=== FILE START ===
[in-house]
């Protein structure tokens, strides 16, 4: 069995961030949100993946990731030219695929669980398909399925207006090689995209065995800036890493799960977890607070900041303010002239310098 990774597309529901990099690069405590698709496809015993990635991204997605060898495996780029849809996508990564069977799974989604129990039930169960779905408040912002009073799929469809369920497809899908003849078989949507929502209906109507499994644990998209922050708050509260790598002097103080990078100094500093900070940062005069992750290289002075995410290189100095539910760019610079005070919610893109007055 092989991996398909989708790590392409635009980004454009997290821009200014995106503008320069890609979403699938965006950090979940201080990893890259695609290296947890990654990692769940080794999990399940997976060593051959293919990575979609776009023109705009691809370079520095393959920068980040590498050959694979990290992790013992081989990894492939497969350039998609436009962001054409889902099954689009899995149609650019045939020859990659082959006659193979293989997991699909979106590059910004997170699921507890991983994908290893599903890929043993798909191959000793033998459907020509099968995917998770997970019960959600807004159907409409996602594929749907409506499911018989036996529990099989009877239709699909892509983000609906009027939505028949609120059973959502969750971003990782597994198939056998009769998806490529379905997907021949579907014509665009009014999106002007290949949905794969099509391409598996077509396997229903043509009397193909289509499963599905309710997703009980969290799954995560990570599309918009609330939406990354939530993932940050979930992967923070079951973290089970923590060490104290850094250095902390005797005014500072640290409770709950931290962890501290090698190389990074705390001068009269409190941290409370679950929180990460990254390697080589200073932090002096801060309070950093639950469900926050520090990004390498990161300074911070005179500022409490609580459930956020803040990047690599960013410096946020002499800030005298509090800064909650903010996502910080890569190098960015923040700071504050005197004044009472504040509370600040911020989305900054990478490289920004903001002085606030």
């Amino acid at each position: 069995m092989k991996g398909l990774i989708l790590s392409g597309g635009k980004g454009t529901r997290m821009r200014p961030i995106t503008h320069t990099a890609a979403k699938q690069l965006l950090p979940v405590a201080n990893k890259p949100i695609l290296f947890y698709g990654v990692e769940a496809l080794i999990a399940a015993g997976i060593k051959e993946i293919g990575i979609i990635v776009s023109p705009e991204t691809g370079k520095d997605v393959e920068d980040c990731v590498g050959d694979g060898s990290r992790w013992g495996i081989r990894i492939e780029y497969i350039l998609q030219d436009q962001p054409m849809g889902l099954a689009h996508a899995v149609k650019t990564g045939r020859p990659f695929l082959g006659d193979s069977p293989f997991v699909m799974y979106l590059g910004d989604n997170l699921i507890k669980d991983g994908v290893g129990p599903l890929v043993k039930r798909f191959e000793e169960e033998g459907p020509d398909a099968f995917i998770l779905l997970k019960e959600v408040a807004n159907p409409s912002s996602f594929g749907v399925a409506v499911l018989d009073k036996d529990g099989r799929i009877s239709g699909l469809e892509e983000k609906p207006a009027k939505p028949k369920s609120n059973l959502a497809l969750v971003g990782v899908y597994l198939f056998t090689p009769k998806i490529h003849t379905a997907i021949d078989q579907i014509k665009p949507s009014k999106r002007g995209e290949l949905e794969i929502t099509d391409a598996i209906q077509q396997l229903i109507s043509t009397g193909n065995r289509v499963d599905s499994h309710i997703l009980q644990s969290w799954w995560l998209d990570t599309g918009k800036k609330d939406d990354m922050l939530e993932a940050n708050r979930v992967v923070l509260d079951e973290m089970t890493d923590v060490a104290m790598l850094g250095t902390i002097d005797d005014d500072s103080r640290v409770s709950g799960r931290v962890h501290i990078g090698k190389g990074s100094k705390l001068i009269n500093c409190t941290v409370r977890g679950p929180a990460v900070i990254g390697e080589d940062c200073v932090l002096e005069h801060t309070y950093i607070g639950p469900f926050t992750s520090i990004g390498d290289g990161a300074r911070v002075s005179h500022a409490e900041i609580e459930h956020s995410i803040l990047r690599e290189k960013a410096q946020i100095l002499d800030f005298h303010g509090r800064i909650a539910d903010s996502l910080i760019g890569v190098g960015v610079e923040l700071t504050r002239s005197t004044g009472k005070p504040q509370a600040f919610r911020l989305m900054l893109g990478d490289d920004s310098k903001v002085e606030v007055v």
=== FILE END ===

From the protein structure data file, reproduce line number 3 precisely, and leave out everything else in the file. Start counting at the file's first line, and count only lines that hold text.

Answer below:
């Amino acid at each position: 069995m092989k991996g398909l990774i989708l790590s392409g597309g635009k980004g454009t529901r997290m821009r200014p961030i995106t503008h320069t990099a890609a979403k699938q690069l965006l950090p979940v405590a201080n990893k890259p949100i695609l290296f947890y698709g990654v990692e769940a496809l080794i999990a399940a015993g997976i060593k051959e993946i293919g990575i979609i990635v776009s023109p705009e991204t691809g370079k520095d997605v393959e920068d980040c990731v590498g050959d694979g060898s990290r992790w013992g495996i081989r990894i492939e780029y497969i350039l998609q030219d436009q962001p054409m849809g889902l099954a689009h996508a899995v149609k650019t990564g045939r020859p990659f695929l082959g006659d193979s069977p293989f997991v699909m799974y979106l590059g910004d989604n997170l699921i507890k669980d991983g994908v290893g129990p599903l890929v043993k039930r798909f191959e000793e169960e033998g459907p020509d398909a099968f995917i998770l779905l997970k019960e959600v408040a807004n159907p409409s912002s996602f594929g749907v399925a409506v499911l018989d009073k036996d529990g099989r799929i009877s239709g699909l469809e892509e983000k609906p207006a009027k939505p028949k369920s609120n059973l959502a497809l969750v971003g990782v899908y597994l198939f056998t090689p009769k998806i490529h003849t379905a997907i021949d078989q579907i014509k665009p949507s009014k999106r002007g995209e290949l949905e794969i929502t099509d391409a598996i209906q077509q396997l229903i109507s043509t009397g193909n065995r289509v499963d599905s499994h309710i997703l009980q644990s969290w799954w995560l998209d990570t599309g918009k800036k609330d939406d990354m922050l939530e993932a940050n708050r979930v992967v923070l509260d079951e973290m089970t890493d923590v060490a104290m790598l850094g250095t902390i002097d005797d005014d500072s103080r640290v409770s709950g799960r931290v962890h501290i990078g090698k190389g990074s100094k705390l001068i009269n500093c409190t941290v409370r977890g679950p929180a990460v900070i990254g390697e080589d940062c200073v932090l002096e005069h801060t309070y950093i607070g639950p469900f926050t992750s520090i990004g390498d290289g990161a300074r911070v002075s005179h500022a409490e900041i609580e459930h956020s995410i803040l990047r690599e290189k960013a410096q946020i100095l002499d800030f005298h303010g509090r800064i909650a539910d903010s996502l910080i760019g890569v190098g960015v610079e923040l700071t504050r002239s005197t004044g009472k005070p504040q509370a600040f919610r911020l989305m900054l893109g990478d490289d920004s310098k903001v002085e606030v007055v």